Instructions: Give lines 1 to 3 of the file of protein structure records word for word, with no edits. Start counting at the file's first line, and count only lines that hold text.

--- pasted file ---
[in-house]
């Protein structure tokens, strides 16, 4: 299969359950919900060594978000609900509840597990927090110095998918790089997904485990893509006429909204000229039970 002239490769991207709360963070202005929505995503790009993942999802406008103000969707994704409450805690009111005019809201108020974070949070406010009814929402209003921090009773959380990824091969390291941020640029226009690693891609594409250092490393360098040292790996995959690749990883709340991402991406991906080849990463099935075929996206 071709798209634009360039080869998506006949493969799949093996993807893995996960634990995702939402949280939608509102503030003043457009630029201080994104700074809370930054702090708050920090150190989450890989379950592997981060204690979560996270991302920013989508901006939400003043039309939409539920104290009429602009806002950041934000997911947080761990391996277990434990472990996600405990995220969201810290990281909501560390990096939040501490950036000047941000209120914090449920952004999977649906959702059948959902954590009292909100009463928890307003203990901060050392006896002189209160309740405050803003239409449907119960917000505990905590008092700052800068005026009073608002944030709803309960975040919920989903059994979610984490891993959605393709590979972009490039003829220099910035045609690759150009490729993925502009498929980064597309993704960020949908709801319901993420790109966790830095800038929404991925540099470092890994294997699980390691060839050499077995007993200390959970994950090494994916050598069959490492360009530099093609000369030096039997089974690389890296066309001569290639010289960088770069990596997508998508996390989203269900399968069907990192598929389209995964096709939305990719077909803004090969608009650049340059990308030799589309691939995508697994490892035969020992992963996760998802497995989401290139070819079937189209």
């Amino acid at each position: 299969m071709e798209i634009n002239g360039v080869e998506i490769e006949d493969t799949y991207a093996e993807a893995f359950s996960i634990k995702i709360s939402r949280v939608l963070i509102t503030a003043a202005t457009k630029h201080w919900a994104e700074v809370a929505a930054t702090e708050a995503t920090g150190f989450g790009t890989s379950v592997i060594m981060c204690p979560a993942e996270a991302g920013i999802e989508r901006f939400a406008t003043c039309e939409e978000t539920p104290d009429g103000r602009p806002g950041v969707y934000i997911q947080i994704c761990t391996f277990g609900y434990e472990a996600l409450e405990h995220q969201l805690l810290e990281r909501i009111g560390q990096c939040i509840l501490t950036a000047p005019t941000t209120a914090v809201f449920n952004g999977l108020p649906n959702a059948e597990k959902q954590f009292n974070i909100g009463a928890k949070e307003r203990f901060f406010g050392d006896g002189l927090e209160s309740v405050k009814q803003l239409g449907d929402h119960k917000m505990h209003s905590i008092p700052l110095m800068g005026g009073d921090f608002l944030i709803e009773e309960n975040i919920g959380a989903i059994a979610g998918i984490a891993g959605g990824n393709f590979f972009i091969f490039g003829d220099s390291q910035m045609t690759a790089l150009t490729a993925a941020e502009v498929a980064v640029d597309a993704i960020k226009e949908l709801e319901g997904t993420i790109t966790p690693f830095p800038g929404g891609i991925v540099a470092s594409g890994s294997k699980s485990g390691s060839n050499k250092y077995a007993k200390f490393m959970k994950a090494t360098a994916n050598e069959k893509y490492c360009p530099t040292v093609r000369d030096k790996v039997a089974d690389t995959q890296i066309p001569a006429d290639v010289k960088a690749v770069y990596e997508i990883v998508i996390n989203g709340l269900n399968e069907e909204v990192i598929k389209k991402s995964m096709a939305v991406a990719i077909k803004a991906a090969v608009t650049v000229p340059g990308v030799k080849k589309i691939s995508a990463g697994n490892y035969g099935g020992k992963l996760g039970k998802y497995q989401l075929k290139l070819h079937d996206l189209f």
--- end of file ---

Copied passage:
[in-house]
């Protein structure tokens, strides 16, 4: 299969359950919900060594978000609900509840597990927090110095998918790089997904485990893509006429909204000229039970 002239490769991207709360963070202005929505995503790009993942999802406008103000969707994704409450805690009111005019809201108020974070949070406010009814929402209003921090009773959380990824091969390291941020640029226009690693891609594409250092490393360098040292790996995959690749990883709340991402991406991906080849990463099935075929996206 071709798209634009360039080869998506006949493969799949093996993807893995996960634990995702939402949280939608509102503030003043457009630029201080994104700074809370930054702090708050920090150190989450890989379950592997981060204690979560996270991302920013989508901006939400003043039309939409539920104290009429602009806002950041934000997911947080761990391996277990434990472990996600405990995220969201810290990281909501560390990096939040501490950036000047941000209120914090449920952004999977649906959702059948959902954590009292909100009463928890307003203990901060050392006896002189209160309740405050803003239409449907119960917000505990905590008092700052800068005026009073608002944030709803309960975040919920989903059994979610984490891993959605393709590979972009490039003829220099910035045609690759150009490729993925502009498929980064597309993704960020949908709801319901993420790109966790830095800038929404991925540099470092890994294997699980390691060839050499077995007993200390959970994950090494994916050598069959490492360009530099093609000369030096039997089974690389890296066309001569290639010289960088770069990596997508998508996390989203269900399968069907990192598929389209995964096709939305990719077909803004090969608009650049340059990308030799589309691939995508697994490892035969020992992963996760998802497995989401290139070819079937189209």
């Amino acid at each position: 299969m071709e798209i634009n002239g360039v080869e998506i490769e006949d493969t799949y991207a093996e993807a893995f359950s996960i634990k995702i709360s939402r949280v939608l963070i509102t503030a003043a202005t457009k630029h201080w919900a994104e700074v809370a929505a930054t702090e708050a995503t920090g150190f989450g790009t890989s379950v592997i060594m981060c204690p979560a993942e996270a991302g920013i999802e989508r901006f939400a406008t003043c039309e939409e978000t539920p104290d009429g103000r602009p806002g950041v969707y934000i997911q947080i994704c761990t391996f277990g609900y434990e472990a996600l409450e405990h995220q969201l805690l810290e990281r909501i009111g560390q990096c939040i509840l501490t950036a000047p005019t941000t209120a914090v809201f449920n952004g999977l108020p649906n959702a059948e597990k959902q954590f009292n974070i909100g009463a928890k949070e307003r203990f901060f406010g050392d006896g002189l927090e209160s309740v405050k009814q803003l239409g449907d929402h119960k917000m505990h209003s905590i008092p700052l110095m800068g005026g009073d921090f608002l944030i709803e009773e309960n975040i919920g959380a989903i059994a979610g998918i984490a891993g959605g990824n393709f590979f972009i091969f490039g003829d220099s390291q910035m045609t690759a790089l150009t490729a993925a941020e502009v498929a980064v640029d597309a993704i960020k226009e949908l709801e319901g997904t993420i790109t966790p690693f830095p800038g929404g891609i991925v540099a470092s594409g890994s294997k699980s485990g390691s060839n050499k250092y077995a007993k200390f490393m959970k994950a090494t360098a994916n050598e069959k893509y490492c360009p530099t040292v093609r000369d030096k790996v039997a089974d690389t995959q890296i066309p001569a006429d290639v010289k960088a690749v770069y990596e997508i990883v998508i996390n989203g709340l269900n399968e069907e909204v990192i598929k389209k991402s995964m096709a939305v991406a990719i077909k803004a991906a090969v608009t650049v000229p340059g990308v030799k080849k589309i691939s995508a990463g697994n490892y035969g099935g020992k992963l996760g039970k998802y497995q989401l075929k290139l070819h079937d996206l189209f």